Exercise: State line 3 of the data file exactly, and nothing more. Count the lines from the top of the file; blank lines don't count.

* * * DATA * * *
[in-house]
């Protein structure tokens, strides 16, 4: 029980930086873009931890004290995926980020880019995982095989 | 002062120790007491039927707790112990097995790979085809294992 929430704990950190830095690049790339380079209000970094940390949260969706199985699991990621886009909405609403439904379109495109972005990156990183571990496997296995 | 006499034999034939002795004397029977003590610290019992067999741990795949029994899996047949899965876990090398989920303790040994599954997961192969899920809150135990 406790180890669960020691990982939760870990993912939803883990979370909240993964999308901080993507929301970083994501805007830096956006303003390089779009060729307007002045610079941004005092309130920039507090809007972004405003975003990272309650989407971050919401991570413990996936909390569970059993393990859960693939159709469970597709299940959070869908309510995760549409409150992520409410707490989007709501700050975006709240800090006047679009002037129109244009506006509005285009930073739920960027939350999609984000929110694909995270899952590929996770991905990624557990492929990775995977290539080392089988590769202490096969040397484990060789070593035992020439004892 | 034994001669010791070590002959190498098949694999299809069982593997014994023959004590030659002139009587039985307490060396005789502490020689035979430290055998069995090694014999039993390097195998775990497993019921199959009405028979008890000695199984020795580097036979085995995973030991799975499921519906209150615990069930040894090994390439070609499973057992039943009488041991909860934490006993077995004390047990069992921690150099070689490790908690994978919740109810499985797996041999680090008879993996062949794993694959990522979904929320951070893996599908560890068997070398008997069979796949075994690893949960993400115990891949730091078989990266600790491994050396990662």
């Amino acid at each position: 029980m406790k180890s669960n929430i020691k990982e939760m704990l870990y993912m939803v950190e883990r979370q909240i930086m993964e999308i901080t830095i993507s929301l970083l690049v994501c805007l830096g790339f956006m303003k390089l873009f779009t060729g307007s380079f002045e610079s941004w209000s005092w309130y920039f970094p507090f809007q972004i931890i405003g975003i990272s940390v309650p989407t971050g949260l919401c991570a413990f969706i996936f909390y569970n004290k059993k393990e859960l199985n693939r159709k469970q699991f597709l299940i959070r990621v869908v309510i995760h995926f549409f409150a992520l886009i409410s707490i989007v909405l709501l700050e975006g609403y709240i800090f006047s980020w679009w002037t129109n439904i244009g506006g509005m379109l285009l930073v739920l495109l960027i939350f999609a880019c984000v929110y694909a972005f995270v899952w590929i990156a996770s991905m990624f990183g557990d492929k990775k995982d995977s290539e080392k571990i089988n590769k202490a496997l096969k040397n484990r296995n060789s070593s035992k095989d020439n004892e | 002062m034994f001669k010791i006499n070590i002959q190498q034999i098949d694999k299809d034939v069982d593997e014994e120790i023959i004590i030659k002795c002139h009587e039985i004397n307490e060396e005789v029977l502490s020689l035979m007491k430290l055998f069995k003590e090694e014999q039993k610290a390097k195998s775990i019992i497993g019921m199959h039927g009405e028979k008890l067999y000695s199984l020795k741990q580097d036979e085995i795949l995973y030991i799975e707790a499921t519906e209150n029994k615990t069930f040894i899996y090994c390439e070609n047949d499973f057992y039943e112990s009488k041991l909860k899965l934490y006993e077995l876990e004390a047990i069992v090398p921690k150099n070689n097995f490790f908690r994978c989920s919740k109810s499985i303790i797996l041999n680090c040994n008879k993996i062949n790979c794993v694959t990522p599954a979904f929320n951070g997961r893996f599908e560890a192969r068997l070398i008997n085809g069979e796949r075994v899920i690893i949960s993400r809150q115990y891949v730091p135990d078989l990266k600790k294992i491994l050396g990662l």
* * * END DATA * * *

């Amino acid at each position: 029980m406790k180890s669960n929430i020691k990982e939760m704990l870990y993912m939803v950190e883990r979370q909240i930086m993964e999308i901080t830095i993507s929301l970083l690049v994501c805007l830096g790339f956006m303003k390089l873009f779009t060729g307007s380079f002045e610079s941004w209000s005092w309130y920039f970094p507090f809007q972004i931890i405003g975003i990272s940390v309650p989407t971050g949260l919401c991570a413990f969706i996936f909390y569970n004290k059993k393990e859960l199985n693939r159709k469970q699991f597709l299940i959070r990621v869908v309510i995760h995926f549409f409150a992520l886009i409410s707490i989007v909405l709501l700050e975006g609403y709240i800090f006047s980020w679009w002037t129109n439904i244009g506006g509005m379109l285009l930073v739920l495109l960027i939350f999609a880019c984000v929110y694909a972005f995270v899952w590929i990156a996770s991905m990624f990183g557990d492929k990775k995982d995977s290539e080392k571990i089988n590769k202490a496997l096969k040397n484990r296995n060789s070593s035992k095989d020439n004892e | 002062m034994f001669k010791i006499n070590i002959q190498q034999i098949d694999k299809d034939v069982d593997e014994e120790i023959i004590i030659k002795c002139h009587e039985i004397n307490e060396e005789v029977l502490s020689l035979m007491k430290l055998f069995k003590e090694e014999q039993k610290a390097k195998s775990i019992i497993g019921m199959h039927g009405e028979k008890l067999y000695s199984l020795k741990q580097d036979e085995i795949l995973y030991i799975e707790a499921t519906e209150n029994k615990t069930f040894i899996y090994c390439e070609n047949d499973f057992y039943e112990s009488k041991l909860k899965l934490y006993e077995l876990e004390a047990i069992v090398p921690k150099n070689n097995f490790f908690r994978c989920s919740k109810s499985i303790i797996l041999n680090c040994n008879k993996i062949n790979c794993v694959t990522p599954a979904f929320n951070g997961r893996f599908e560890a192969r068997l070398i008997n085809g069979e796949r075994v899920i690893i949960s993400r809150q115990y891949v730091p135990d078989l990266k600790k294992i491994l050396g990662l």